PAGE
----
9 Aug 2017

Reasons To Visit The 2017 Venice Biennale

Reasons To Visit The 2017 Venice Biennale

by 
Shraddha Rathi

Contemporary artist, Shraddha Rathi shares her experience from her recent visit to the Venice Biennale and discovers how this international art exhibition combines the performing and visual arts in an ideation lab to create an ambience that involves all the senses.

Venice Biennale, Image courtesy Shraddha Rathi, Art Scene India
La Biennale de Venezia, the 57th international art exhibition titled ‘Viva Arte Viva’ curated by Christine Macel celebrates art, artists and the process of creation. Although, contemporary art documents and captures today's reality, the world itself is transforming and evolving with every passing moment. At this exhibition too, at times the exhibits reflect facts and reality, or give voice to a purpose, while at other moments it just celebrates the present.

This Biennale is mostly about an idea, where the material is a powerful medium of expression. The inventive use of materials to express an idea while playing with its strengths creates expansive, ingenious and successful forms of communication. In a cornucopia of materials, you experience a vast variety ranging from glass, bone, concrete, metal, wood, coffee and a whole lot of textile based works, apart from paintings, photographs and videos.


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No two people will experience the Biennale in the same manner. As I write, I realize that this exhibition is a laboratory of thought processes, in a way that unless you read about an artwork you are unable to enjoy it to the fullest. I feel that textual corroboration must not be essential for an artwork and a work should speak for itself. However, this may not always be possible.

I’m sharing with you a few works that really stood out for me.
Phyllida Barlow’s installation for the British Pavilion, ’Folly’ at Venice Biennale, Image courtesy Shraddha Rathi, Art Scene India
British artist Phyllida Barlow’s huge installation for the British Pavilion, ’Folly’ is densely packed, almost overflowing and dominating the space. It reminds us of how we often fail to comprehend the overwhelm that towering structures can create in an urban context. With its size and bold colours it challenges audiences to explore their own understanding of the sculpture.



 ‘It’s a forest’ - a solo exhibition by Takahiro Iwasaki at Venice Biennale, Image courtesy Shraddha Rathi, Art Scene India
Turned upside down, ‘It’s a forest’ - a solo exhibition by Takahiro Iwasaki at the Pavilion of Japan has wooden reflection models of Japanese temples. Mirrored upside down it recreates the presence of the water body on which the original building stands. It urges you to reflect upon a host of concepts of reality and ambiguity, and to me even virtual reality.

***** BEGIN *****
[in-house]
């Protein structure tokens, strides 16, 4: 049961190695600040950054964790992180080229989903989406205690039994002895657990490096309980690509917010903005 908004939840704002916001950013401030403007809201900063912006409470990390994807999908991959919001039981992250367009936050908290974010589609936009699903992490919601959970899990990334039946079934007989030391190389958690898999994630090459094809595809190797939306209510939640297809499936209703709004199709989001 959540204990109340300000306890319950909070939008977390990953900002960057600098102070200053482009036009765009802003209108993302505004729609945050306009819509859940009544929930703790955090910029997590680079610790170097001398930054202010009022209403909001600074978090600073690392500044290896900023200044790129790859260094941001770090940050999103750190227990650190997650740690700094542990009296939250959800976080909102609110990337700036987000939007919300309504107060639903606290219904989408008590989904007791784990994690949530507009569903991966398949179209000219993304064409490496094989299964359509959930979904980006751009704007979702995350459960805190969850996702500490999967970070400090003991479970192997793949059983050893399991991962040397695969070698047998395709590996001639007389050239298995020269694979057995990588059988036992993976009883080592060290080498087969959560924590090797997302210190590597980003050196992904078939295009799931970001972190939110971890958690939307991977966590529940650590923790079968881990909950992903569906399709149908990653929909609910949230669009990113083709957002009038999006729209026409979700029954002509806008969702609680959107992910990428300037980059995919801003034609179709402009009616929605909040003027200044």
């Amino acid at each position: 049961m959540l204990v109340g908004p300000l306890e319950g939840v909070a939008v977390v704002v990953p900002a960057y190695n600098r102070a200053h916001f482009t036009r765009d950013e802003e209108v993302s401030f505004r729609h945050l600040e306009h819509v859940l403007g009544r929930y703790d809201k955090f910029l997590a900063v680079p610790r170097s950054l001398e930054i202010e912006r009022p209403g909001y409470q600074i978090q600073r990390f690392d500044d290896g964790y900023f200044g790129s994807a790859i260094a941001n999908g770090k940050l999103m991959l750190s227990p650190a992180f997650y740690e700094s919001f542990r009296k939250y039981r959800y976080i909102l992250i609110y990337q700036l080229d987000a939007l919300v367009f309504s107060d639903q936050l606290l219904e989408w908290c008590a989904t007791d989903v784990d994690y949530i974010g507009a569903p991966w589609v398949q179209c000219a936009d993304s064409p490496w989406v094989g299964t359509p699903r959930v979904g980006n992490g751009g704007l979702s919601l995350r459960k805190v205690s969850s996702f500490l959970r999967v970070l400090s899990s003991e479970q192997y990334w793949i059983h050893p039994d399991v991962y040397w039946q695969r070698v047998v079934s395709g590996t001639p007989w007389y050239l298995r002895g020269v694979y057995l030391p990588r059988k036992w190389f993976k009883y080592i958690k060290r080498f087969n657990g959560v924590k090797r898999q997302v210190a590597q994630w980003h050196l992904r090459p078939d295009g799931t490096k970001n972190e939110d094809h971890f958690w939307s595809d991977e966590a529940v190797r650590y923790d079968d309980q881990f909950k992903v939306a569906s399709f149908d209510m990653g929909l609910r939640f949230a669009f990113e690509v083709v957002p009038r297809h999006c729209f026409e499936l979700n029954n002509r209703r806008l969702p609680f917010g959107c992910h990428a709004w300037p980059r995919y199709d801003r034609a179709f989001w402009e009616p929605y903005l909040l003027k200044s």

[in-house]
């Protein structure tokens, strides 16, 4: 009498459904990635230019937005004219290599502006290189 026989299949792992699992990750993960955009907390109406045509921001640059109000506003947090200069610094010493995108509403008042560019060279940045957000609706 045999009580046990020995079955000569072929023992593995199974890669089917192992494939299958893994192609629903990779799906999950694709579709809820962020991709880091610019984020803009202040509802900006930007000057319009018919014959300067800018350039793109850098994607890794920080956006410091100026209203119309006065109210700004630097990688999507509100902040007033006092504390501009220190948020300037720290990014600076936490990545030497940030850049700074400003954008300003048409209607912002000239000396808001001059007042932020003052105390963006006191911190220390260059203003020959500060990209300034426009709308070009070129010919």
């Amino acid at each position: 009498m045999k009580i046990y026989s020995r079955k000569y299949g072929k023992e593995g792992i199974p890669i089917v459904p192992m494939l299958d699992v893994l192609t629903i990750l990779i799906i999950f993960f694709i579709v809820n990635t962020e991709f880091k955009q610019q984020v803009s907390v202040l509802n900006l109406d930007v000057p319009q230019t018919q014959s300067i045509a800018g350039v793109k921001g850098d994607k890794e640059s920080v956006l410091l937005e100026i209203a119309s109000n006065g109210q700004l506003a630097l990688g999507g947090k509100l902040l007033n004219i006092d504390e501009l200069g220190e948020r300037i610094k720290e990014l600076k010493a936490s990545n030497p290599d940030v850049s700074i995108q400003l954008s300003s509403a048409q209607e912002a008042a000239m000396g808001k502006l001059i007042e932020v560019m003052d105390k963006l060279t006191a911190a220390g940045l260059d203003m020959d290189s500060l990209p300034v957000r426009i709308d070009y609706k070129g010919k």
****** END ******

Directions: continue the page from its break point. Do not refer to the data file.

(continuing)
’Theatrum Orbis’ curated by Semyon Mikhailovsky at Venice Biennale, Image courtesy Shraddha Rathi, Art Scene India
’Theatrum Orbis’ curated by Semyon Mikhailovsky meaning ‘theatre of the world’ is truly theatrical in both its concept and form, bringing together sculpture, installation, video and sound at the Russian Pavilion. There are figures which express the contradictory nature of power, taking shape as mechanized hybrids- two headed birds. Sculptures of dolls, dummies and soldiers explore and narrate contemporary issues, including international terrorism. Impactful, it is designed in a way that every viewer is affected.
Gal Weinstein at Israel's pavilion at Venice Biennale, Image courtesy Shraddha Rathi, Art Scene India
At Israel’s pavilion, time stands still as a moment is encapsulated. Gal Weinstein has experimented with coffee, sugar, polyurethane, steel wool and graphite to discuss the relationship between creation and destruction, progress and devastation. Again, the scale of the installation creates a memorable experience. 
 Lorenzo Quinn near the Rialto Bridge at Venice Biennale, Image courtesy Shraddha Rathi, Art Scene India
In this group of creative thought processes and well executed works don’t miss the supporting hands created by artist Lorenzo Quinn near the Rialto Bridge. One of the many collateral events, this work creates a visual statement about the impact of climate change and the rising sea levels in the historic city of Venice.

The Venice Biennale, on till the November of 2017, coupled with the history and charm of the floating city of Venice makes it an unforgettable experience ever.
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About the Author: Shraddha Rathi is a contemporary artist based in Bangalore. She has a background in classical dance and architecture,which has contributed to her unique sense of aesthetics in visual arts.

All images are courtesy the writer

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